If you have ever worked with children, you know that no two children are the same. Often when you ask siblings to discuss their childhood memories, they have very different memories of the same events. You would almost think they had grown up in different families or times! Wise parents customize how they interact, discipline, and guide each child to suit each one’s unique personalities and styles. Proverbs 22:6 (NKJV) tells us: “Train up a child in the way he should go, and when he is old he will not depart from it.”
Leaders are faced with similar challenges when developing their team. One size does not fit all. Some personalities require more feedback than others. Some people will ask for what they need and communicate what they expect. Some ask for help, others push through struggling to “do it myself.” As many people as you have on your team are the number of personalities and styles you will be dealing with.
While we need to customize our leadership to get the best out of each person, we need to be sure we are consistent in our behaviors, principles, and standards. Again going back to the parental parallel, you may have observed in your own family or someone else’s that parents frequently favor one child over another. If we want to look to a Biblical example we have only to look at the story of Esau and Jacob. At odds in their mother’s womb, these two would grow to found nations in conflict with each other. Jacob was favored by his mother (and ultimately by God), while Isaac favored Esau (Genesis 25:28).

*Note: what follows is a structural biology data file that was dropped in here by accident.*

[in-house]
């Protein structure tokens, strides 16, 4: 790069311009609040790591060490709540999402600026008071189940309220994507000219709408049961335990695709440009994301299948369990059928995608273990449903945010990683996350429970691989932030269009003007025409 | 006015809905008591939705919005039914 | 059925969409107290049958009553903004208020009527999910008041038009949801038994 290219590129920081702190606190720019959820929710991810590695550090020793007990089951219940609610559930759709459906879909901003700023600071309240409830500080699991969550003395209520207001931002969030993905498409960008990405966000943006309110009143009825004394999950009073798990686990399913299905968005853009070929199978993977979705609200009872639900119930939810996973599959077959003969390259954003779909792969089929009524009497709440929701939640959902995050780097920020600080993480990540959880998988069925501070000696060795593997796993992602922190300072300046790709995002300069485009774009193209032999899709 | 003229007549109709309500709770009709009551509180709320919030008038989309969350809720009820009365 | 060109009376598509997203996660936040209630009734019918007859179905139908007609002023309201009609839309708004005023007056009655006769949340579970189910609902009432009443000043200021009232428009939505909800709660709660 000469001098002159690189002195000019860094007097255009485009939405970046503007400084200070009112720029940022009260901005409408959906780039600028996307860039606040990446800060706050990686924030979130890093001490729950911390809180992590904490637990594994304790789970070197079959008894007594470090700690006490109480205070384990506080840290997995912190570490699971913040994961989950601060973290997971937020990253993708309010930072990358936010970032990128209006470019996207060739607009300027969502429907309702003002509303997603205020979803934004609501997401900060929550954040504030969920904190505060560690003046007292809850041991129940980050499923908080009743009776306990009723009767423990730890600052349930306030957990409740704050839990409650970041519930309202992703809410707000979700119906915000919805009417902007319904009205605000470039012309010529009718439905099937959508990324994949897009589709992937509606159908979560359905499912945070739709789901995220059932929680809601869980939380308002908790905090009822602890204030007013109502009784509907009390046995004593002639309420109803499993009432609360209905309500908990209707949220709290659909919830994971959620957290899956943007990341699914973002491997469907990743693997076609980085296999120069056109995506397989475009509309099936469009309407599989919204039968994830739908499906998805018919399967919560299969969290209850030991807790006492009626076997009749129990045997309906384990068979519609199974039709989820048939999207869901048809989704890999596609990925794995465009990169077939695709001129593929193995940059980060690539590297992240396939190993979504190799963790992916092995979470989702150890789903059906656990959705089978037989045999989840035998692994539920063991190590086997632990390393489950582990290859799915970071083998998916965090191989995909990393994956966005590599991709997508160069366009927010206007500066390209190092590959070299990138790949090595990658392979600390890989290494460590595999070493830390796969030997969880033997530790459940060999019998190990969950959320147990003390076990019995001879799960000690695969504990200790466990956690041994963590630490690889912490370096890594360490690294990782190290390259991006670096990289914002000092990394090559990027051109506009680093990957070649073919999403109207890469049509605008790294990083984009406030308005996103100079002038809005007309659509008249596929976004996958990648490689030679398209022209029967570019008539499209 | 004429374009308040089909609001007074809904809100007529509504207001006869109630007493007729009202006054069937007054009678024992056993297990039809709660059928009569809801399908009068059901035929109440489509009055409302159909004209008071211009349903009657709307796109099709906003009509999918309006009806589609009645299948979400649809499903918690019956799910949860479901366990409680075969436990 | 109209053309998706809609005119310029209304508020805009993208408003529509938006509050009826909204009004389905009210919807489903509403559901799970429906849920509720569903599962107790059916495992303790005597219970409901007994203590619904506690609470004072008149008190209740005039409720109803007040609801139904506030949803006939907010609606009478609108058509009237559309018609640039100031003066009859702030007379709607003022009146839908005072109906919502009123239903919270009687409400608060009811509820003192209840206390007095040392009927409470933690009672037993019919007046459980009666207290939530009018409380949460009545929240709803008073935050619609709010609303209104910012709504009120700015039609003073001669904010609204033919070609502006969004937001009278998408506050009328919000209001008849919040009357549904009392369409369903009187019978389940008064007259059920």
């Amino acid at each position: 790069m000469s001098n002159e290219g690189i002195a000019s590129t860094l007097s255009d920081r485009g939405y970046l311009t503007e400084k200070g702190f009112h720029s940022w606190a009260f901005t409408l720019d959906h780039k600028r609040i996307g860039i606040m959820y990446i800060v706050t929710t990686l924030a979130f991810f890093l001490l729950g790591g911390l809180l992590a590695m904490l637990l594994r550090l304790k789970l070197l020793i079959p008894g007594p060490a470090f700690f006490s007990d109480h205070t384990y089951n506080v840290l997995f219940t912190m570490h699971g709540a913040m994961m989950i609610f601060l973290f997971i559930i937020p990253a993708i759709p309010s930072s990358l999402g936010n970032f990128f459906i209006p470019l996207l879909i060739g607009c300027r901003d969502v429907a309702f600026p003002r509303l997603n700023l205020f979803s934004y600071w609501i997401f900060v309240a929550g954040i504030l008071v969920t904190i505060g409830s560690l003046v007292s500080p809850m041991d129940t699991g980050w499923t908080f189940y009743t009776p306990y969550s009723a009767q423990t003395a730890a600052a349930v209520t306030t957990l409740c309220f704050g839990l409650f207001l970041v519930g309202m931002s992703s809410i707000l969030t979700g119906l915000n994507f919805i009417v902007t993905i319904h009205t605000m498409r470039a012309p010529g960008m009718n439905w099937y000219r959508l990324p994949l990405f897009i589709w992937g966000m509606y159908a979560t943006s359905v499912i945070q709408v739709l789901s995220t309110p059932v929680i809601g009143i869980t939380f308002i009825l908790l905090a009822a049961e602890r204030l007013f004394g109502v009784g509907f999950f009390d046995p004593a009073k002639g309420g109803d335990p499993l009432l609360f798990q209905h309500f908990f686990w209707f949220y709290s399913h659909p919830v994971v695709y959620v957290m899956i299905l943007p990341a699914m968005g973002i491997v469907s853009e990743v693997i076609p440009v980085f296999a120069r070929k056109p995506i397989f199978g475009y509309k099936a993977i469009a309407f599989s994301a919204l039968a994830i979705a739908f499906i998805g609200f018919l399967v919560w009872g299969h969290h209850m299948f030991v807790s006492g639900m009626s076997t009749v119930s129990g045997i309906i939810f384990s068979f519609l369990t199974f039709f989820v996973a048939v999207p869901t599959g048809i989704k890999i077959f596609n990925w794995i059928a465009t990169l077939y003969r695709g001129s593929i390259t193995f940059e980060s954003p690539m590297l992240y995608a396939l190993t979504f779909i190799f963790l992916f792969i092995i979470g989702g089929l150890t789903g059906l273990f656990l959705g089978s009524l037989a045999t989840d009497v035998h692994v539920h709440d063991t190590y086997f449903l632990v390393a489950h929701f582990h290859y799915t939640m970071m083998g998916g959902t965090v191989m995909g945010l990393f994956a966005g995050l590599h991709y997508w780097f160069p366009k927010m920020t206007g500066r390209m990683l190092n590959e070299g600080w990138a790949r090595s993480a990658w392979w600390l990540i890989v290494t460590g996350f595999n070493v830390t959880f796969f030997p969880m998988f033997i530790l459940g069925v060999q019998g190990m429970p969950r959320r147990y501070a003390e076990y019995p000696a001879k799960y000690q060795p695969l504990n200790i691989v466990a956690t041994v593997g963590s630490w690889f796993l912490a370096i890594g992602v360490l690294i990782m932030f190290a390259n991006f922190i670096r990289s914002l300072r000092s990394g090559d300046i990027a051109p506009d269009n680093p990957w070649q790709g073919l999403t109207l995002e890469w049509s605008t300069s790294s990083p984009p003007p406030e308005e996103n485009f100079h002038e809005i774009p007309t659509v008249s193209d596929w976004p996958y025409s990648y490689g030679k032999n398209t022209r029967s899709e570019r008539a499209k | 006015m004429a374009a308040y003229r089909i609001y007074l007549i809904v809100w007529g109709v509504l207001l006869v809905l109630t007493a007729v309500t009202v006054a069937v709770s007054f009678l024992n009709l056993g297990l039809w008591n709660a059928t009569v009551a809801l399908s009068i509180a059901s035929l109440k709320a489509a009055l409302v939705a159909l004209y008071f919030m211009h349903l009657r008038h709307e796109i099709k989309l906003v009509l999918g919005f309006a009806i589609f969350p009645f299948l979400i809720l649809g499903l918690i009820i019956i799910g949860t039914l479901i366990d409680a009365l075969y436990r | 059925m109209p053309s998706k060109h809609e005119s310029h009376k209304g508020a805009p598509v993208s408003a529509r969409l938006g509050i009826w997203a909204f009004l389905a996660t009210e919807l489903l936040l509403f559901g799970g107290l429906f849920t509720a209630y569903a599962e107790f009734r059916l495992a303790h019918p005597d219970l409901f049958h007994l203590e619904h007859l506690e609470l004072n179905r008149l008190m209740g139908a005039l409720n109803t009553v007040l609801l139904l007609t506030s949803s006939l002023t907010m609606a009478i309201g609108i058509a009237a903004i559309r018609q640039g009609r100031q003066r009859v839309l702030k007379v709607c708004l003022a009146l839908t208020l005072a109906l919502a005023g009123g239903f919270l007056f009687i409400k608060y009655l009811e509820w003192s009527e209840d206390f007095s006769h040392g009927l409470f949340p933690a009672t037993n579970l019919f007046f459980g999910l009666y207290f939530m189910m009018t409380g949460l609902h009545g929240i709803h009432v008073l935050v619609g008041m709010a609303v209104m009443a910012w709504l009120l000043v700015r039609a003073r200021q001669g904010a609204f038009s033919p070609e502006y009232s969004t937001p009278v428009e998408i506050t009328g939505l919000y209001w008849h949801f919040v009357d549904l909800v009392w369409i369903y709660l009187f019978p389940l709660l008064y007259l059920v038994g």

Esau and Jacob were as different as two siblings—let alone twins—could be. Esau was a hunter, rough, earthy, quick to temper, and impatient. Jacob would be referred to today as a “stay at home kind of guy” (Genesis 25:27).
These two brothers had very different personalities, and each parent chose the “favored” child based on their own personalities and preferences. This behavior is often displayed at work; a leader will prefer one person’s personality or style over another. While it is natural, it can be very disruptive and disheartening to your team if obvious preferential treatment leads to different “destinies.” Your team will come to identify or expect your behavior as a leader to be impartial, and this will color their perceptions and their interactions with you and other team members.
Leaders are expected to provide guidance and constructive feedback on the nature and actions of their subordinates. They must harness their teams into a coordinated, if not cohesive, groups able to utilize each others’ strengths and skills to maximize the benefit to the organization, team, and each individual. When a leader’s actions result in the division of a team into opposing factions, then no one wins. Setting your team members up for friendly competition to challenge them to do more, stretch their abilities, can be beneficial, but creating an environment of winning at any cost sets everyone up for failure.
Take time to read the story of Esau and Jacob and delve into the lessons that leaders can learn about addressing different personalities, providing guidance to curb inappropriate behaviors, and actions that can maximize each person’s unique talents.
Author: Lea A. Strickland, MBA CMA CFM CBM GMC
Copyright ©2012 Lea A. Strickland
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